When you buy a home, as a part of the mortgage contract you agree that if you fall behind on your monthly payment (default on the loan), the lender can sell the home at auction and apply the proceeds to your loan balance. Before the house goes to auction, the lender must follow the procedures found in federal and state law in a process called foreclosure.
Federal law (as of January 2017) places a 120-day waiting period on a foreclosing bank. This period gives the homeowner time to catch up on arrearages or apply for a loss mitigation program (such as a mortgage modification) so that a borrower can keep the house.
After the expiration of the 120-day waiting period, the lender can move forward with foreclosure by complying with the foreclosure laws of the state where the home is located. Many states require the lender to start the process by sending a notice that gives the borrower a short period to catch up on missed payments. The actual foreclosure starts after the bank provides the required pre-foreclosure notices.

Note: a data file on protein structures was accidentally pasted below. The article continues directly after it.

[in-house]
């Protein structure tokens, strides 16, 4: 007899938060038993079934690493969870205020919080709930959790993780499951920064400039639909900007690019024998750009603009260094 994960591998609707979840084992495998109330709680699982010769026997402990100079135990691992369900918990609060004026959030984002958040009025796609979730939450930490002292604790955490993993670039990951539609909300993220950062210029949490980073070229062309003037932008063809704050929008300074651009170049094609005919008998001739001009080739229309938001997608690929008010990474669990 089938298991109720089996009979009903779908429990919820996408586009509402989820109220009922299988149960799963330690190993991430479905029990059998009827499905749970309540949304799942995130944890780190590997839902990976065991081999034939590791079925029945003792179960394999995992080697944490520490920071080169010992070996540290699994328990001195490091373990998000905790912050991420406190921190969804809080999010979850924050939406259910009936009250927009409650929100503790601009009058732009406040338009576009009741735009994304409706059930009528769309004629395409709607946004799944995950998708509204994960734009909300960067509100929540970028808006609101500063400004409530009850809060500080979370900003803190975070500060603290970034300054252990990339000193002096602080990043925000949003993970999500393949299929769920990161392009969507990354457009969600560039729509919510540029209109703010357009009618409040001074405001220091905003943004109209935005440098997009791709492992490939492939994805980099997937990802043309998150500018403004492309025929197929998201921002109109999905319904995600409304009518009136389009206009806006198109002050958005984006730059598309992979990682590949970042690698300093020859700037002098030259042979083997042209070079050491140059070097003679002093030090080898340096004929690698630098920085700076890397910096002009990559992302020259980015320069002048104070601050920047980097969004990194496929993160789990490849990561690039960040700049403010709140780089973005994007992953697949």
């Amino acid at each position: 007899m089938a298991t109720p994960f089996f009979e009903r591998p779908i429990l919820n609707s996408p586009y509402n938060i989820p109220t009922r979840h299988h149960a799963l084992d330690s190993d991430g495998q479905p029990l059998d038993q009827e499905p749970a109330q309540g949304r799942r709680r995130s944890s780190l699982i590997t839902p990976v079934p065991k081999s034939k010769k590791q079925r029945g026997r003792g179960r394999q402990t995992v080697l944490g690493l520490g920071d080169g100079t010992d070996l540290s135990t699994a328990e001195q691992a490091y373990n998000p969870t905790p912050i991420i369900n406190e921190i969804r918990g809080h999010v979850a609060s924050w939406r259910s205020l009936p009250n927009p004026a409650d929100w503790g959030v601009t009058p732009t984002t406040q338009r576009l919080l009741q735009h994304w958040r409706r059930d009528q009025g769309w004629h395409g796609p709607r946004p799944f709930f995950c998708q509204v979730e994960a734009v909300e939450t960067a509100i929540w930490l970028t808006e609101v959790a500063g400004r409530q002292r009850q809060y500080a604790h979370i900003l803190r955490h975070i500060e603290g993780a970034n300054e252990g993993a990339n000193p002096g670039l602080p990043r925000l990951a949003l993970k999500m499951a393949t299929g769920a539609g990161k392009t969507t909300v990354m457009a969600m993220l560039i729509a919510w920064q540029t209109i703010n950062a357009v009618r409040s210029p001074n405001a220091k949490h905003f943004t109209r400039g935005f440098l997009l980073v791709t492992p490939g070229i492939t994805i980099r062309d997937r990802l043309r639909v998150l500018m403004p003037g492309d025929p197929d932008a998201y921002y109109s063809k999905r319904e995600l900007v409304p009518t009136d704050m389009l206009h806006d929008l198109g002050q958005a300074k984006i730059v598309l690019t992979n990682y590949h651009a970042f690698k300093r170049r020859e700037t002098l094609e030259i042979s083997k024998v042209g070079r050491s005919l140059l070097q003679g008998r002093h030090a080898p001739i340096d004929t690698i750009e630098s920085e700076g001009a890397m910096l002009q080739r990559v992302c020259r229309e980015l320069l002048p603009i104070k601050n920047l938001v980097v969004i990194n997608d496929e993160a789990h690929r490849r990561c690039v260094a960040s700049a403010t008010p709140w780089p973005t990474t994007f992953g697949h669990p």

All states allow the lender to use a “judicial” foreclosure process that begins when the bank files a lawsuit in court. The homeowner can respond to and defend the suit. The matter will proceed through the litigation process, and, if the bank wins, the court will order the home sold at auction.
Some states allow a lender to use a streamlined “nonjudicial” foreclosure procedure that consists of following steps outlined in state law. In many cases, the bank will be required to give the homeowner time to bring the account current. Additionally, the lender must notify the owner of the sale date, and, in some cases, publish the sale date by advertising it in a newspaper or posting it in a public place. After completing the steps, the lender is free to sell the home at auction without first receiving approval from the court.
(You can find out more in State Foreclosure Laws.)